SEVILLE, Spain, June 23 – Spain finally took off at Euro 2020 after a 5-0 pounding Slovakia on Wednesday sent them as Group E finalists, with Croatia their opponents in the round of 16.
Luis Enrique described his side as a bottle of cava on the verge of being busted and they certainly exploded in Sevilla, where a scoring frenzy was cathartic and could prove to be yet transformative for their chances in the knockout stages.
Spain were even on the verge of winning their group until Viktor Claesson scored in the 94th minute against Poland to secure the top spot for Sweden. Slovakia finished third and were eliminated.
“It’s obviously a relief, not only for me, but what it means when you insist on the same ideas and can get results,” said Luis Enrique. “The result comes at the best time and prepares us for what will follow. ”
After two tension-filled draws against Sweden and Poland, Spain had to scramble to qualify, Luis Enrique admitting he would have taken any position in the squad as long as it meant passing.
But Spain went wild at La Cartuja, their initial anxiety reinforced by Alvaro Morata’s missed penalty, then quickly eased by two terrible mistakes from Slovak goalkeeper Martin Dubravka.
The first was an own goal that will surely go down as one of the weirdest moments of the tournament before another Dubravka mistake saw Aymeric Laporte come into play.
With the chains removed, Spain went wild in the second half as Pablo Sarabia, Ferran Torres and another home side goal of Juraj Kucka confirmed an emphatic victory, although Croatia and Luka Modric will provide a test much. more severe next week.
Luis Enrique made four changes, with Sarabia being the one who made the biggest impression after entering the top three.
Sergio Busquets, who missed the first two games after testing positive for Covid, made his first appearance of the tournament.
“There are times when you have a bit of a blockage and sometimes you just stir the hornet’s nest,” Luis Enrique said. “We have 24 desperate players to play.”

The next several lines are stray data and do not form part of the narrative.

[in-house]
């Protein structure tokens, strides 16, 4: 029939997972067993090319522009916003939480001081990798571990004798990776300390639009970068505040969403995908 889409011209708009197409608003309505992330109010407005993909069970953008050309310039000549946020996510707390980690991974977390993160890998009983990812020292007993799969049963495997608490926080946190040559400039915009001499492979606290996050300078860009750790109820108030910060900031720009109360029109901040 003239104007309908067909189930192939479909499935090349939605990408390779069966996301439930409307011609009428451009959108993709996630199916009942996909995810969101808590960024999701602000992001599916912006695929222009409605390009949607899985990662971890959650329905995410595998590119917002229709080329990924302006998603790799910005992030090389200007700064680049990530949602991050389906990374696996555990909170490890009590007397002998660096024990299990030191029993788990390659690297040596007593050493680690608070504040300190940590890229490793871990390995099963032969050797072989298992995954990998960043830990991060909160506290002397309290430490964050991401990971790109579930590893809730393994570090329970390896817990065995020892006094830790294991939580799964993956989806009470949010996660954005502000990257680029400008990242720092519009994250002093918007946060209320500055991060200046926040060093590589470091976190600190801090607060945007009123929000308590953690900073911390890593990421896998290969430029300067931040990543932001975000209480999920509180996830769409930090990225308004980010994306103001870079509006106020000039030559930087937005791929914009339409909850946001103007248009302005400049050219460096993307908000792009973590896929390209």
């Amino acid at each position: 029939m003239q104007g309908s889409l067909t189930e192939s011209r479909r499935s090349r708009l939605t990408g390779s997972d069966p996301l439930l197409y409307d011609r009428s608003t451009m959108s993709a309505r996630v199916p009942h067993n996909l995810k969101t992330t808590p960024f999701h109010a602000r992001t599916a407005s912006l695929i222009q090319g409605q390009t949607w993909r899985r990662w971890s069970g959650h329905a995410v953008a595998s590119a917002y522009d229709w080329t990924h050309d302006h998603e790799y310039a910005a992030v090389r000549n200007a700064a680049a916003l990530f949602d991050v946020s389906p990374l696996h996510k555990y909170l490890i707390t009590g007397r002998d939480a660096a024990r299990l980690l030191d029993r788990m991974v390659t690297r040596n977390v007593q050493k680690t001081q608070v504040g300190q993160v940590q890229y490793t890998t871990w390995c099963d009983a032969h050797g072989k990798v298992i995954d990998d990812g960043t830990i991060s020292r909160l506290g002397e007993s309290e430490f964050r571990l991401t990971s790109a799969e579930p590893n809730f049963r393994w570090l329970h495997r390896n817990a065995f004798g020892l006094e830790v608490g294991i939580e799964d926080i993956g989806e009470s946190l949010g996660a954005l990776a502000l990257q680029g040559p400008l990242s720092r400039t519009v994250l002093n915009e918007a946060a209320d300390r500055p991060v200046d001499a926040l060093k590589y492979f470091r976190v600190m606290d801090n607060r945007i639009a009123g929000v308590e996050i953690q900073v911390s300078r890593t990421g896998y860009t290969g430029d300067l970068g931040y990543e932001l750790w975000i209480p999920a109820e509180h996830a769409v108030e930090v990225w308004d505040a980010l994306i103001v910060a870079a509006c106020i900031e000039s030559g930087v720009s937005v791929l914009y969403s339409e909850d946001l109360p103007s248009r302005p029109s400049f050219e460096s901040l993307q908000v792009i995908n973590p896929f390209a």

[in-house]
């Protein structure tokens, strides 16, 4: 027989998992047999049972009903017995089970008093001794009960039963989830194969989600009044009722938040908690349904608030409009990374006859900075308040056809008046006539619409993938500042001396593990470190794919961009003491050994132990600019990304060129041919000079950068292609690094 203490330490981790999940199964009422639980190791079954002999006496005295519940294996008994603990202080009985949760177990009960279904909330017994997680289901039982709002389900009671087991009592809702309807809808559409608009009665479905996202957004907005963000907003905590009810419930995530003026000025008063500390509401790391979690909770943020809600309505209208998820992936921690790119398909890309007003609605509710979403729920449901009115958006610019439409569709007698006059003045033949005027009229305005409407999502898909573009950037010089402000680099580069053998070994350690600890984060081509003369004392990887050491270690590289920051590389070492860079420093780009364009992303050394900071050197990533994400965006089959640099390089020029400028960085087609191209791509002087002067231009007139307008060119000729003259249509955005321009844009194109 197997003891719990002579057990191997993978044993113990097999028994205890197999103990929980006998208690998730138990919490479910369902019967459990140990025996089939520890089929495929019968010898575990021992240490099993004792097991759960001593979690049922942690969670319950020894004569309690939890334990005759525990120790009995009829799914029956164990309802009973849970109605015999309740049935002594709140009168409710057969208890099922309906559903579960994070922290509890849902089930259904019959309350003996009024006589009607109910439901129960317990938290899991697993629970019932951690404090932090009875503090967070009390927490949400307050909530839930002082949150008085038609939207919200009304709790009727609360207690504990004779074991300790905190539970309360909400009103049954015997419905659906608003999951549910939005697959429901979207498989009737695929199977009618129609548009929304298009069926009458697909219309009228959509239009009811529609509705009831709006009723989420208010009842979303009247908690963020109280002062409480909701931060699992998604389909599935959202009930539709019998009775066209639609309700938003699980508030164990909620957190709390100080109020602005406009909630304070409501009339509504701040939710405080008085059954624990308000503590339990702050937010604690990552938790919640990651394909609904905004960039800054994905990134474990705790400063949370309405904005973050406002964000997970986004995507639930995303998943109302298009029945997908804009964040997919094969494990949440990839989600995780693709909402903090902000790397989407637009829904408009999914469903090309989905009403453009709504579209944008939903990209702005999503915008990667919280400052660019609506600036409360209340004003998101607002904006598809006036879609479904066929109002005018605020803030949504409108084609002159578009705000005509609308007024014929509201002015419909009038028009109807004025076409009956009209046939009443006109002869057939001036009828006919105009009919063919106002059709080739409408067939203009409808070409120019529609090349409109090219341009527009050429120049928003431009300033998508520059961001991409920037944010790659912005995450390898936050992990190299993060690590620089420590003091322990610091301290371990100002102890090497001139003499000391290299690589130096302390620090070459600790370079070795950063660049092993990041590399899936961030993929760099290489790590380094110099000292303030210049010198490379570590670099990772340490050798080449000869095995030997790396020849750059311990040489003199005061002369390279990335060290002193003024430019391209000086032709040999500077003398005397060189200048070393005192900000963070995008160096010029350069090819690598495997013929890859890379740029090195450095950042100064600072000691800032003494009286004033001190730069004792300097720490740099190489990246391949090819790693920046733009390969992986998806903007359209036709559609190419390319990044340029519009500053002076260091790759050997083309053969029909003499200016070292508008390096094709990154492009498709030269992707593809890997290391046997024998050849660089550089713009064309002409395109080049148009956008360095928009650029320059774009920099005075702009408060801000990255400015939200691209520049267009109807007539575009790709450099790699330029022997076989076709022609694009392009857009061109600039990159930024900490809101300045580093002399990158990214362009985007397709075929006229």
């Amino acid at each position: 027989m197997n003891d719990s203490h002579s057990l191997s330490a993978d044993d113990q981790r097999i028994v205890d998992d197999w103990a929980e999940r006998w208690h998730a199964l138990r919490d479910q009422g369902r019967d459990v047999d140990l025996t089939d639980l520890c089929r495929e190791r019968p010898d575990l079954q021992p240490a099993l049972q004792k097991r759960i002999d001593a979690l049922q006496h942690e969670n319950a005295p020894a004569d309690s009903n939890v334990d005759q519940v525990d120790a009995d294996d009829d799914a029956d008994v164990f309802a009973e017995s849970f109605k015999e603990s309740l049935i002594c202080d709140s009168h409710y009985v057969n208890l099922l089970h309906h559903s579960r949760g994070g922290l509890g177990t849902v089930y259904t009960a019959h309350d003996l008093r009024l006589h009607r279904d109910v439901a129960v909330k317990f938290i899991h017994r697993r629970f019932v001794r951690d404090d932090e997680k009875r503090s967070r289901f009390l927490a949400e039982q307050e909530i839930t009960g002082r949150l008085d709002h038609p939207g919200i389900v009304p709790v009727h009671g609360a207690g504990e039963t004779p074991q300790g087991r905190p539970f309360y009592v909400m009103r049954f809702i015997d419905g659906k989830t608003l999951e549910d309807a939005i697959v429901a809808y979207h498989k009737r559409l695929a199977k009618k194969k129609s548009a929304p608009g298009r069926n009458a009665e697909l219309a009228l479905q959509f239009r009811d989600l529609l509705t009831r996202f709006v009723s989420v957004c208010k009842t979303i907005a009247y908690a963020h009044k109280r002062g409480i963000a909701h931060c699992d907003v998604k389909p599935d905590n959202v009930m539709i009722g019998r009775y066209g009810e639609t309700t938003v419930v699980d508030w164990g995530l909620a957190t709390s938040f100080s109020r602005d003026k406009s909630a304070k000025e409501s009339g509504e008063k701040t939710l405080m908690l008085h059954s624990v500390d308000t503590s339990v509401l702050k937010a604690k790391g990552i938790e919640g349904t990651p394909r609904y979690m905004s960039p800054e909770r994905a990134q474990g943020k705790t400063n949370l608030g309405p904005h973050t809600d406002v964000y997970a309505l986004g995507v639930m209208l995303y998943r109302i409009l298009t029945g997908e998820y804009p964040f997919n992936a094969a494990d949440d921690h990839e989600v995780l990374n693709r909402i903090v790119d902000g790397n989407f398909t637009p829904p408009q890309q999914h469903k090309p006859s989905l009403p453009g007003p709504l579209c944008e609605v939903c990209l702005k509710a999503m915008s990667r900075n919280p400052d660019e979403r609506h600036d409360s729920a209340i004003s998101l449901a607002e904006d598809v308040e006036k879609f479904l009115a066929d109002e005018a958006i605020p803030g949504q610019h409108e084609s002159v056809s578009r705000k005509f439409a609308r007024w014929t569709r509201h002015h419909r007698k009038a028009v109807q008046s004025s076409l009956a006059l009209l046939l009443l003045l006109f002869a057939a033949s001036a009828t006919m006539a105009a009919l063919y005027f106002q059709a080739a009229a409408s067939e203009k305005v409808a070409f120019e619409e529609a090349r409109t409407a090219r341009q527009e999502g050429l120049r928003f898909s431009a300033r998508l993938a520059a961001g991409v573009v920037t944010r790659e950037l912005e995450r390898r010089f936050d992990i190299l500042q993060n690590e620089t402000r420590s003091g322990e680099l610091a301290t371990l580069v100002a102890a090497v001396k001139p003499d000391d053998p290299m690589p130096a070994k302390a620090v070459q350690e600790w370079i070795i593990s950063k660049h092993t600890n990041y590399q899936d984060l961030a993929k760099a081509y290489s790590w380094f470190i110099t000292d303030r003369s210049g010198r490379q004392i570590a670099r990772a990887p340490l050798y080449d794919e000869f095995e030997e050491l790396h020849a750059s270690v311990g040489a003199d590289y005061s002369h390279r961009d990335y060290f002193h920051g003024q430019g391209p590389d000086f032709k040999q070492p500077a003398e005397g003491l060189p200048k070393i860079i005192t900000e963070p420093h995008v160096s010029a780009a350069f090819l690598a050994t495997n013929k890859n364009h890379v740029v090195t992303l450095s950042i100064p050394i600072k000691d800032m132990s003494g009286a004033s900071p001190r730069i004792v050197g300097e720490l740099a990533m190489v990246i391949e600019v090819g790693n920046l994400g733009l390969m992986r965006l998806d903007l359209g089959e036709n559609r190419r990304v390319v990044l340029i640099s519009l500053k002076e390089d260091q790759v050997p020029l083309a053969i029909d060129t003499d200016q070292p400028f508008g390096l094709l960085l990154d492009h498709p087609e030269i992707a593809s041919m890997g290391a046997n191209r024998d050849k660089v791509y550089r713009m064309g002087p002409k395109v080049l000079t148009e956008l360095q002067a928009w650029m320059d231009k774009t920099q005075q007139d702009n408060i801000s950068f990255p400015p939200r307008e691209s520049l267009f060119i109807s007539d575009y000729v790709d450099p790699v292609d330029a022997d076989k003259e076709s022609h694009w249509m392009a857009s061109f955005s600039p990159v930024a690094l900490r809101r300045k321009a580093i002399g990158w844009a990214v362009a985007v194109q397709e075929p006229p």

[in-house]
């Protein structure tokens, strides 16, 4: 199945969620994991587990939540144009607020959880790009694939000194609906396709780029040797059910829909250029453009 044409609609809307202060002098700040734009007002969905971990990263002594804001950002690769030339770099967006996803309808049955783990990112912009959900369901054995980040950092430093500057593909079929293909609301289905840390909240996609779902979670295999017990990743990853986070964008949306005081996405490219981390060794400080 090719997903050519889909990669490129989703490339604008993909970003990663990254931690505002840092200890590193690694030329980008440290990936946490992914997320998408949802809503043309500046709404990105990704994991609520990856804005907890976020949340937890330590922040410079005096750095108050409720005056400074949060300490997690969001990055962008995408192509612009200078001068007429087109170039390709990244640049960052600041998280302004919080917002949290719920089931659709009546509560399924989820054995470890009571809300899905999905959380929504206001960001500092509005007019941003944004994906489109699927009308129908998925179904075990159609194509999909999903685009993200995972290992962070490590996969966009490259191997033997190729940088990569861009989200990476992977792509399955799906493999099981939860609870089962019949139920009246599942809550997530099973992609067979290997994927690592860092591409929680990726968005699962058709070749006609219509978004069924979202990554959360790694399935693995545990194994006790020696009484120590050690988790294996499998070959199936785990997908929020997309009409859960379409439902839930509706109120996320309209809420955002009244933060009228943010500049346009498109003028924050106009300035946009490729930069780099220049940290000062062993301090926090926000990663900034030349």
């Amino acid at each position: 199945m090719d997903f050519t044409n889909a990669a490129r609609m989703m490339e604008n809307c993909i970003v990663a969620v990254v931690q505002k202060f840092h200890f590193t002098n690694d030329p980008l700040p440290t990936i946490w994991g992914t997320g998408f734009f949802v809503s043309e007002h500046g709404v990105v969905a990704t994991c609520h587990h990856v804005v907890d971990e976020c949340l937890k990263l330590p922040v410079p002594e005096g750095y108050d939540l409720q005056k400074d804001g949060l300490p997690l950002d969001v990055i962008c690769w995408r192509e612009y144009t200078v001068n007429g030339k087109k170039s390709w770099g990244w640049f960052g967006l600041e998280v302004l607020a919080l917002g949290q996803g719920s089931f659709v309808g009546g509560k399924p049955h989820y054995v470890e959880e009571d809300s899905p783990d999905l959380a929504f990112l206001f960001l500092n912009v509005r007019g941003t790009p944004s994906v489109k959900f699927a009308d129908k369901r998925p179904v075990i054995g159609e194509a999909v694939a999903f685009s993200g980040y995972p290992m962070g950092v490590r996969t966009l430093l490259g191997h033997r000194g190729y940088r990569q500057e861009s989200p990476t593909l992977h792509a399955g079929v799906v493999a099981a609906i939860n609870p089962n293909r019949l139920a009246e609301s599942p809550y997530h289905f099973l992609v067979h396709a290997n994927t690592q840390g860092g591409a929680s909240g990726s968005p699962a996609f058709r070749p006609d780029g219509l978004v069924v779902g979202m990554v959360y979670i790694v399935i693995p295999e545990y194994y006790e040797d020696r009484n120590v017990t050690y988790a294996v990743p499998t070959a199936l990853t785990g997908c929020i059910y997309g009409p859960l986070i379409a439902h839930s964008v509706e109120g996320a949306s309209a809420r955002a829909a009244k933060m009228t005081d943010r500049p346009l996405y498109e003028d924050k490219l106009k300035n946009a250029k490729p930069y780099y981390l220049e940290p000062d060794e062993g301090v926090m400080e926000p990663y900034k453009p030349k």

Spain monopolized the ball in the first half but for 30 minutes it was a familiar story of missed chances and growing frustration.
Spain received a penalty as Jakub Hromada cleared but instead hit Koke’s leg.
Morata had postponed the shot on goal to Gerard Moreno against Poland and this time took matters into his own hands, only to whip the ball to a comfortable height for Dubravka to return to his right. This is the fifth consecutive penalty that Spain has missed.
– Dubravka’s nightmare –
They may have collapsed but rather persevered, although both Sarabia and Pedri kicked in the air before Dubravka finally stepped in to give them a hand.
Lubomir Satka’s scuffed clearance landed directly on Sarabia, whose diving shot struck the top of the crossbar and flew upward. Dubravka was below and as he tried to knock the ball over his own crossbar he only managed to smack it into his own net.
Spain breathed a sigh of relief and just before half-time they doubled down. Dubravka was at fault again, this time coming out only to see Moreno pull the ball away from him in the box and cross him again. Laporte brilliantly managed to curl his head in the top corner.
Slovakia threw Michal Duris and Stanislav Lobotka at half-time but Spain were released and in 10 minutes it was three. This time it wasn’t a mistake but a skillful move that made it, Jordi Alba falling back on Sarabia, who veered around the corner.
Morata came out when he might have wanted to stay and his replacement scored almost on his first touch, Torres applying a superb blow to Sarabia’s cross at the near post.
It got worse for Slovakia, with a scuffle in the box resulting in Kucka hacking Pau Torres’ header into his own net for a fifth. Spain were briefly in the lead, only for Sweden to snatch a winner.